Wednesday 23 December 2015
As the festive season approaches, Maree McCabe CEO Alzheimer’s Australia Vic is urging families, carers and friends of people with dementia to be inspired to create a dementia-friendly festive season, where their loved ones with dementia are supported to be involved in the festivities.
Ms McCabe said encouraging people with dementia to participate in activities such as wrapping presents or perhaps setting the table will help them to feel included in amongst all the hustle and bustle of a family gathering.
“Perhaps printing out the lyrics to a few Christmas carols and having a sing-a-long, saving a few Christmas tree decorations to hang or cutting up some old Christmas cards and wrapping paper and making a collage with the children. A little preparation will help everyone to engage.” Ms McCabe said.
Alzheimer’s Australia has a number of resources available to support carers, families and people living with dementia such as a tip sheet relating to the holiday season and the issues that may arise for a person living with dementia available at www.fightdementia.org.au/understanding-dementia/tips-sheets.aspx, and a helpful booklet developed by friends of people living with dementia to help others remain engaged - The Friends Matter booklet.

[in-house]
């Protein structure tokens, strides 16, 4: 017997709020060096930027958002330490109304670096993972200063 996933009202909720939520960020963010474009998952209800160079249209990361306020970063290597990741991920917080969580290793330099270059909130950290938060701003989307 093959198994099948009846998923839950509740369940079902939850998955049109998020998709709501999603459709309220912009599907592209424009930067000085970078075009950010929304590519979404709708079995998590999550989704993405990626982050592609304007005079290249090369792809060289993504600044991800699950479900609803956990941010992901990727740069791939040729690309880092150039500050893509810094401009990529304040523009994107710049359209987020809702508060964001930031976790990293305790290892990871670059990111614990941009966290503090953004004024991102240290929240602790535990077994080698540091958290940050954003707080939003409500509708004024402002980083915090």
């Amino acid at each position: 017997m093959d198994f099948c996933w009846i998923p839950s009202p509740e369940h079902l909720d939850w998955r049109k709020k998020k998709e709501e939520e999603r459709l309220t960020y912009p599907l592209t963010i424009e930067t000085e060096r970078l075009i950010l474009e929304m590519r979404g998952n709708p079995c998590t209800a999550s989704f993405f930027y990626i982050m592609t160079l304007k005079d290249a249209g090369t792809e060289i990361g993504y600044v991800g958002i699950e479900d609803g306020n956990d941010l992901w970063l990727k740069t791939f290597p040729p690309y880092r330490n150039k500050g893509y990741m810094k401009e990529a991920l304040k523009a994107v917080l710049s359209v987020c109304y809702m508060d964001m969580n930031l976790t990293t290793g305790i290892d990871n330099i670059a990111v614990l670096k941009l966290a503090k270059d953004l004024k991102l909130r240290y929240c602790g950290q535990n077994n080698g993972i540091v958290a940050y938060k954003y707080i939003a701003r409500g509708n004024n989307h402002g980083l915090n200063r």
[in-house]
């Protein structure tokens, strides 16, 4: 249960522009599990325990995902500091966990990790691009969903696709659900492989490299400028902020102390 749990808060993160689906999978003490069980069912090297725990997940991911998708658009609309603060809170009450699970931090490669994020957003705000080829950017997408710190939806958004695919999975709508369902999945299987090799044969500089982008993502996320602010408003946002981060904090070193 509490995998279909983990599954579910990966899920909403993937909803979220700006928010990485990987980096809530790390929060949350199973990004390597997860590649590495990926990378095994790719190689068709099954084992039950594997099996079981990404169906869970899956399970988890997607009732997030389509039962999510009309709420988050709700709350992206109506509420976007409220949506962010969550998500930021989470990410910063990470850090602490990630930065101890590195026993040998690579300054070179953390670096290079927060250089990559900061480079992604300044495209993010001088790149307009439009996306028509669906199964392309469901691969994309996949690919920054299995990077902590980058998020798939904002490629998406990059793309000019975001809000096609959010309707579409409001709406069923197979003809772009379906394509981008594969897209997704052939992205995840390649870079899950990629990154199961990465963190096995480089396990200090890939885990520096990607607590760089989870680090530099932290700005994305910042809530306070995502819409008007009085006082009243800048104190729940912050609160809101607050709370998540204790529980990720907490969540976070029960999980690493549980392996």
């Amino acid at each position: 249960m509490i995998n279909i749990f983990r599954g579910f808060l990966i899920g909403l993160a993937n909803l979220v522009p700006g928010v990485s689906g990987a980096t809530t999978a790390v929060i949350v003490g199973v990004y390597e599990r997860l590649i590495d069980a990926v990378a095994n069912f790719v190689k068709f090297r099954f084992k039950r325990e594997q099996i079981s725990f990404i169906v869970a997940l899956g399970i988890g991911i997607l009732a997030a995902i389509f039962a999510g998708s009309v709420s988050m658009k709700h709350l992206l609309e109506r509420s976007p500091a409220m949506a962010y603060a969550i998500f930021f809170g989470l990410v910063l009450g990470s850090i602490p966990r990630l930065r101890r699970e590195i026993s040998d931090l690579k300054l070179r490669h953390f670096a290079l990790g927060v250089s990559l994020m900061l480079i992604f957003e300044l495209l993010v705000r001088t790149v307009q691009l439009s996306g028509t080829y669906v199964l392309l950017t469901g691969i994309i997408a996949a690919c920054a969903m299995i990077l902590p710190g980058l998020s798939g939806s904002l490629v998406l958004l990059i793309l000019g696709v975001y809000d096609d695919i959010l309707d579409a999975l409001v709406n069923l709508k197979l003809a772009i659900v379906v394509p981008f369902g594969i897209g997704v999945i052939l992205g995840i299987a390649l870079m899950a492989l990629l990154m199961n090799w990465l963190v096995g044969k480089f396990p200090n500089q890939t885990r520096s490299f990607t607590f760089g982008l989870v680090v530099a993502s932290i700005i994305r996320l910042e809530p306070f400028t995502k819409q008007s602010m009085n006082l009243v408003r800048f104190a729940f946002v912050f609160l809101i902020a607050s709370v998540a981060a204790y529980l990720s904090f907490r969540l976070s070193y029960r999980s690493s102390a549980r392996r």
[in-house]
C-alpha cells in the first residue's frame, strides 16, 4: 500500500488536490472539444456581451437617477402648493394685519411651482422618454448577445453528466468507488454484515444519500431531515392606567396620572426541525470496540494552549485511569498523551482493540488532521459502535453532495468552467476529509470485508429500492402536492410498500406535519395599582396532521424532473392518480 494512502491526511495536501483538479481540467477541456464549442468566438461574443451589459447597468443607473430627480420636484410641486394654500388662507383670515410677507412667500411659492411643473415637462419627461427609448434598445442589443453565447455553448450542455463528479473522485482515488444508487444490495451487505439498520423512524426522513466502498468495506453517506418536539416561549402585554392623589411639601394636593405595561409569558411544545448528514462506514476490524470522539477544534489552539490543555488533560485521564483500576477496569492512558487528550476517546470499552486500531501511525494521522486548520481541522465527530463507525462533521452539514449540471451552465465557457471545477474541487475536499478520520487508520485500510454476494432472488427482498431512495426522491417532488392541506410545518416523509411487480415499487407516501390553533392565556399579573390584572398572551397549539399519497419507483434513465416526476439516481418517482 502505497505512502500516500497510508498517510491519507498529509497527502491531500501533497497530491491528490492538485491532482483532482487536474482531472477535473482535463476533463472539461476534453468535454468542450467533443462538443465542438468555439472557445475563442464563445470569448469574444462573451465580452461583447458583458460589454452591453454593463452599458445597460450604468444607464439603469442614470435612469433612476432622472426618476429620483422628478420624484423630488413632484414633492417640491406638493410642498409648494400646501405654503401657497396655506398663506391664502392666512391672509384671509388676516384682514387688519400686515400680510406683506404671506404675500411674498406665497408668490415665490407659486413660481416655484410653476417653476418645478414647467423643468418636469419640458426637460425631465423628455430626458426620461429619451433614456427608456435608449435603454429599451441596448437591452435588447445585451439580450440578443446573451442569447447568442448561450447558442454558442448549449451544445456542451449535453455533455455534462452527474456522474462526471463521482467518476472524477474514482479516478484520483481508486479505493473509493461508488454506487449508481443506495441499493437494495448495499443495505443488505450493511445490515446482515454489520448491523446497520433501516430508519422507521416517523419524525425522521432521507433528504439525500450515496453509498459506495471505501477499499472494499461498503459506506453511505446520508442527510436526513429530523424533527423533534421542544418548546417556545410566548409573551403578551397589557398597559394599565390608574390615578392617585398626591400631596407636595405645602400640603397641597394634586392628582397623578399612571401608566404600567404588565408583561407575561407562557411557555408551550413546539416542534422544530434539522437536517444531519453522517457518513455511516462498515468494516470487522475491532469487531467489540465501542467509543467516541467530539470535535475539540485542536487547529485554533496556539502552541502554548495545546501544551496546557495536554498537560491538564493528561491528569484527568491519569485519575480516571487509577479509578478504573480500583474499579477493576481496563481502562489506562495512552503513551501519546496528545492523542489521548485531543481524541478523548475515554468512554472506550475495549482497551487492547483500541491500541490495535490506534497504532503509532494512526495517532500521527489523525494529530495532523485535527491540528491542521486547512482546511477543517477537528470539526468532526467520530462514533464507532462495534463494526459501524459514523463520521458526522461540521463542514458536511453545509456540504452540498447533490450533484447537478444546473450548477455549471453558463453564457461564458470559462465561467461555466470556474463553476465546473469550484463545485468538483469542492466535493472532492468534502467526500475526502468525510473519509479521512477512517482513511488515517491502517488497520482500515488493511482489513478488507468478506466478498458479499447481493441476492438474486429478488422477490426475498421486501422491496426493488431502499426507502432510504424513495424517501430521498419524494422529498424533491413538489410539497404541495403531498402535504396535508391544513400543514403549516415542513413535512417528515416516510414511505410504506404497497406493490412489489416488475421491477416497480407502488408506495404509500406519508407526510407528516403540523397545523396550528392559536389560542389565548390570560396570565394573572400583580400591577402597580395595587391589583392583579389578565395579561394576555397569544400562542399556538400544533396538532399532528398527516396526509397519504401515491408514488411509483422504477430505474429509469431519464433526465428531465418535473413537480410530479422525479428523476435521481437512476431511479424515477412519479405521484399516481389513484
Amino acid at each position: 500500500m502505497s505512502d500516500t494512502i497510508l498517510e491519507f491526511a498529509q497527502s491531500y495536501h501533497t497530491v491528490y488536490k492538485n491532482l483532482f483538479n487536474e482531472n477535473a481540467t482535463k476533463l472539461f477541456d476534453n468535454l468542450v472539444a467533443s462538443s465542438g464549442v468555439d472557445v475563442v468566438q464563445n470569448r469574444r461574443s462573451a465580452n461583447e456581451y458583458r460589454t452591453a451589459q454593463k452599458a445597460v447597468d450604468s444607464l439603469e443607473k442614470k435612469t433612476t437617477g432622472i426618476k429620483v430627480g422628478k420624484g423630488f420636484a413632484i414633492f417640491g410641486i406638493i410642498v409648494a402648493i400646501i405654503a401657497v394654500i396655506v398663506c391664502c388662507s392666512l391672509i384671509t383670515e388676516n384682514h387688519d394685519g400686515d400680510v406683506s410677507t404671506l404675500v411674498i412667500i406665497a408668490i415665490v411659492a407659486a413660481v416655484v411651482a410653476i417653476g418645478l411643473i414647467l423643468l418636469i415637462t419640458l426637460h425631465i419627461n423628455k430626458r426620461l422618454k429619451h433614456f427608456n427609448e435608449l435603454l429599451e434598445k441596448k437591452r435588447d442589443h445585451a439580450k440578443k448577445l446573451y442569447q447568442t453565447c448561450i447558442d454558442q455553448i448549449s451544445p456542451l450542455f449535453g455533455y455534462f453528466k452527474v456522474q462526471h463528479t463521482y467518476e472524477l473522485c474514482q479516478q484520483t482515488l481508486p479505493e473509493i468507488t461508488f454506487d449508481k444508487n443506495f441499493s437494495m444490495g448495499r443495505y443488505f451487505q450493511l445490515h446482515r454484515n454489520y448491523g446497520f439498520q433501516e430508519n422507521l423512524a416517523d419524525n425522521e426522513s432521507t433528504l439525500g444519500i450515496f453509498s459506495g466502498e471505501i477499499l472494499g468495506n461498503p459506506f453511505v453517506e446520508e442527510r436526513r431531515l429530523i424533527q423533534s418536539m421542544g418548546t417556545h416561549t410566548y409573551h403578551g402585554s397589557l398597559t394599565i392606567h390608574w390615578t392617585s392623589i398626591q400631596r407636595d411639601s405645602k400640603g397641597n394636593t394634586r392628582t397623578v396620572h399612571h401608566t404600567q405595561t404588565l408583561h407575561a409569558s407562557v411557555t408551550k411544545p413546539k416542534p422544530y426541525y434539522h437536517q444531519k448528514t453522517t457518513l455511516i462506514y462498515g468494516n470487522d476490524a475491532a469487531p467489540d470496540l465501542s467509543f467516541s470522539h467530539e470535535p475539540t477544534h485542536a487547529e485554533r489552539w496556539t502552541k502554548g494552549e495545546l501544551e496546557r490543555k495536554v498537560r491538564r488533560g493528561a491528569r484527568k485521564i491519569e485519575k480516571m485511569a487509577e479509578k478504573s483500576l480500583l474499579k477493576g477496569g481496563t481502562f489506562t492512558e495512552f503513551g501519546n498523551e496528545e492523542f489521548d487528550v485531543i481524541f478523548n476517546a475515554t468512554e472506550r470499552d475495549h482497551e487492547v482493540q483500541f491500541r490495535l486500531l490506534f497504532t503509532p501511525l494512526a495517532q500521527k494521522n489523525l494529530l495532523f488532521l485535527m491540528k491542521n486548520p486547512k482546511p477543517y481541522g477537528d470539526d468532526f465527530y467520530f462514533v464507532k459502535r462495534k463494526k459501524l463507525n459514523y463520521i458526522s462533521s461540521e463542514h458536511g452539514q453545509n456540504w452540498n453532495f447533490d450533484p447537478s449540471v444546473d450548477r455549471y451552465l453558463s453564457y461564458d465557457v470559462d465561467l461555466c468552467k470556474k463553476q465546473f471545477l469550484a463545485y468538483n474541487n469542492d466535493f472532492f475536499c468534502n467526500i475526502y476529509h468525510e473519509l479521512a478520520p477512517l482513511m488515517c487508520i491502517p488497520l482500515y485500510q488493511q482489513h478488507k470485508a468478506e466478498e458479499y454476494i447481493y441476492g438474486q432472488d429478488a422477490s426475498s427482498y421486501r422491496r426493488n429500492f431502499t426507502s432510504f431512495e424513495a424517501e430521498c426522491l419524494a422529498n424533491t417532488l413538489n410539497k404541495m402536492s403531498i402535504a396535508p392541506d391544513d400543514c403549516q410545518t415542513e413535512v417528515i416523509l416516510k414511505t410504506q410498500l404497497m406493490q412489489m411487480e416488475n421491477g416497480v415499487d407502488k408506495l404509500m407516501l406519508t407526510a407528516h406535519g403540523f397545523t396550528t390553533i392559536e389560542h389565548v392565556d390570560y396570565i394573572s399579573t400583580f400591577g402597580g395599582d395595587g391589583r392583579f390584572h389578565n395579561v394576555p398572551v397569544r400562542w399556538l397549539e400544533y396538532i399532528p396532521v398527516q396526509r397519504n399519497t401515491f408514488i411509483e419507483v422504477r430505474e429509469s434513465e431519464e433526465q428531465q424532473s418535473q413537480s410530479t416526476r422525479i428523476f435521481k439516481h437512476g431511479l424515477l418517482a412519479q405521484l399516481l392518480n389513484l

Some tips for a dementia-friendly festive season include:
- Flexibility when considering the best time to share a celebratory meal, bearing in mind that a change in routine may be confusing for a person with dementia.
- Modifying the environment to ensure triggers for confusion are mitigated. For example, avoid blinking Christmas lights and artificial table decorations that appear edible such as fruits and sweets.
- Creating opportunities for family members and friends to share the caring role. They may assist by hosting an event at their own home.
- Encouraging the person with dementia to be involved in gift preparation.
- Allowing time for rest and quiet. Taking on too many tasks or trying to maintain past traditions may increase the feeling of being overwhelmed for the person living with dementia.
Further advice can be sought by calling the National Dementia Helpline on 1800 100 500. The Helpline will operate through the holiday season from 9am to 5pm with the exception of national public holidays.
Notes to media
When writing or talking about dementia, please provide your audience with the number for our National Dementia Helpline 1800 100 500 - a telephone information and support service available across Australia.
What is appropriate language for talking about dementia and why do we need it?
The words used to talk about dementia can have a significant impact on how people with dementia are viewed and treated in our community. Please read our Dementia Language Guidelines that have been developed by people living with dementia and carers.
About Alzheimer’s Australia Vic
In Victoria almost 81,200 people are living with dementia. This figure is projected to increase to 246,000 by 2050. Alzheimer’s Australia Vic is the charity and peak body representing people, of all ages, with all forms of dementia in Victoria. We provide specialised dementia information, education and support services.
Call our National Dementia Helpline on 1800 100 500 or visit www.fightdementia.org.au/vic
Christine Bolt 03 9816 5772 / 0400 004 553 / email@example.com
Stephanie Puls 03 9816 5745 / 0427 757 434 / firstname.lastname@example.org